All the Broken Things is this month’s Vancouver Sun Book Club read. Since the book club members get a say in what we read, I’m predisposed to like the books we pick and All the Broken Things by Kathryn Kuitenbrouwer is no exception. It’s well written, the story is interesting, the characters are true characters and parts of the book are stuck in my mind.
All the Broken Things is about a Vietnamese family who moves to Canada in the early 80s. They are suffering in various ways from Agent Orange. The father died on the boat. The mother has sores that she keeps from the children, the youngest was born deformed and the boy Bo is mentally scarred by the experience. Bo oscillates between fight or flight and after one particular bout with a boy named Ernie, he’s picked up by Gerry who’s working the circus circuit and is looking for a bear wrestler. No seriously.
Although the book is set in 1984, Kuitenbrouwer mentions in the introduction that bear wrestling was a fixture in Ontario sideshows until 1976 and she’s simply shifted the timeframe to suit the story.
Bo joins the circus and the rest of the novel is about the tension of two captive bears, a boy who feels like a captive, the atrocity of war and circus Freak Shows. It’s strange and beautiful at once. The majesty of the bear, the hilarity of her on a bike. The beauty of Bo’s mother, the sullen, drunk. Orange the sister, Agent Orange.
I’m looking forward to what my fellow Book Club members have to say about the novel.
Bob Sherrett was born today in 1923. He died July 1, 2012 and I miss him dearly.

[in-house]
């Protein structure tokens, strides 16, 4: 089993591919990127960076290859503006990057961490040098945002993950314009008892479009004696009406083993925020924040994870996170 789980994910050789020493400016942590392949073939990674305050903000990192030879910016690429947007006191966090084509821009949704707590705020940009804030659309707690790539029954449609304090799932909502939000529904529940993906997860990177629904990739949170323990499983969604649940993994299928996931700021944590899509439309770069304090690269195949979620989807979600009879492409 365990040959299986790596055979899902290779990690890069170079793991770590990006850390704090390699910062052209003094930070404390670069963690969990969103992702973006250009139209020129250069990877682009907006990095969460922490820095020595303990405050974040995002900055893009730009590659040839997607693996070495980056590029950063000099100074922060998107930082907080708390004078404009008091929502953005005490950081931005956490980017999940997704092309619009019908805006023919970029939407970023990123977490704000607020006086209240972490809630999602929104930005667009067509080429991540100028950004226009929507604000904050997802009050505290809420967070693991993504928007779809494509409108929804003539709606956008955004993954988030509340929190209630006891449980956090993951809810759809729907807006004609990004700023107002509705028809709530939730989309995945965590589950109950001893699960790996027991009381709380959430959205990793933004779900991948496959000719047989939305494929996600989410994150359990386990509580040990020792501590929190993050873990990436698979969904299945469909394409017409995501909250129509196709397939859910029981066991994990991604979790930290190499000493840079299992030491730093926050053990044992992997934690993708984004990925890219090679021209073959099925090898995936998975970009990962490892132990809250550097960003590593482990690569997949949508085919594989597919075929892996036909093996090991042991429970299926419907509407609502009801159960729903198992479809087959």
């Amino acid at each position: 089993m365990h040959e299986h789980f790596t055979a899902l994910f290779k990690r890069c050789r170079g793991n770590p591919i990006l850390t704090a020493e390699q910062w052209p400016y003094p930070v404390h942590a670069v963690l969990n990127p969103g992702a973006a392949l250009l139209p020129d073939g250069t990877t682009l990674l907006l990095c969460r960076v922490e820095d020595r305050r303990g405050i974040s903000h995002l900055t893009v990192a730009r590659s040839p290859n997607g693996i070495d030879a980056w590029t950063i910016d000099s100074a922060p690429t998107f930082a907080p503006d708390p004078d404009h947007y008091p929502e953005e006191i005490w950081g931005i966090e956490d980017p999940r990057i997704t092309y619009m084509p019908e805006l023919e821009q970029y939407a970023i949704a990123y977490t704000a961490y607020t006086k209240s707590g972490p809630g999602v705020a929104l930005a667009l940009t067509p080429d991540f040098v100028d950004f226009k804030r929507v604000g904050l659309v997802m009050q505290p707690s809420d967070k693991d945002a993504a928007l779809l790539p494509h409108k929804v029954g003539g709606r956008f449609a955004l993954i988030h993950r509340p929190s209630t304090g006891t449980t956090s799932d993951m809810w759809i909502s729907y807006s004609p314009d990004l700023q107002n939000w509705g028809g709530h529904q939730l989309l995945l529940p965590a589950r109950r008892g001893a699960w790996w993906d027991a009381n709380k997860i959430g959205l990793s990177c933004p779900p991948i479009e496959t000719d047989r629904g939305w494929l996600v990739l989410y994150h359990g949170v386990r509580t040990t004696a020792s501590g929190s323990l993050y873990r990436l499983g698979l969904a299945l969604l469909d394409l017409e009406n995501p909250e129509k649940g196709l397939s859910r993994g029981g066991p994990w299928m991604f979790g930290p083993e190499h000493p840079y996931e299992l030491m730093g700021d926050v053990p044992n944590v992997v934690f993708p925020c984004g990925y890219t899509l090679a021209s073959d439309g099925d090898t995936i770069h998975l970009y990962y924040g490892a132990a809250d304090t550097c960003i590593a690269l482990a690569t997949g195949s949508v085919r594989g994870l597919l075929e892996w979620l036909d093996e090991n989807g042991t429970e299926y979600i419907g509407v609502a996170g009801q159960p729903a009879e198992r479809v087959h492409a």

Bob joined the Royal Canadian Air Force on his 18th birthday, graduated as a Sergeant Air Gunner and proceeded overseas in early 1942. He was stationed in Linconshire with 57 Squadron, 15 Bomber Group, flying in the rear turret of Manchester and Lancaster aircraft. Bob returned to Canada in 1943 and, while stationed in Toronto, met the girl he would marry after the war, Joan Wetton. In April 1944 Bob volunteered for a second tour of duty. He flew back to England where he served in an all-Canadian crew, as Gunnery Leader on 431 Canadian Squadron, 6 Bomber Group, with the rank of Flight Lieutenant. Bob survived being shot down in the English Channel in November, 1942, and again, a year later, he was the only member of his air crew to survive after their aircraft was badly damaged on the Peenemünde Raid. Bob was awarded the Distinguished Flying Cross, bar to the Operational Wings, and was mentioned in Dispatches.
I recently discovered this BBC Radio 4 program that tells the story of Wynford Vaughan-Thomas’ report recorded aboard a Lancaster Bomber during a raid on Berlin.
Here’s the set up:
In 1943 the RAF contacted the BBC with a dramatic offer: they were willing to send a two-man radio crew on a bombing raid over Berlin. The BBC chose Wynford Vaughan-Thomas for the mission. He accepted, knowing he might never return.
So on the night of 3rd September 1943, Vaughan-Thomas recorded for the BBC live from a Lancaster Bomber during a bombing raid over Berlin.
Those hours aboard the plane clearly remained a defining time in his life. Forty years later, he called it “the most terrifying eight hours of my life. Berlin burning was like watching somebody throwing jewellery on black velvet - winking rubies, sparkling diamonds all coming up at you.”
Here’s the link again, it’s about 1 hour:
I’m sorry there was ever a reason for Bob (or anyone else) to be bombing people, and I’m glad he returned from that experience. My life is richer having heard his stories. Happy Birthday Bob.
Posted by Monique at 09:37 AM.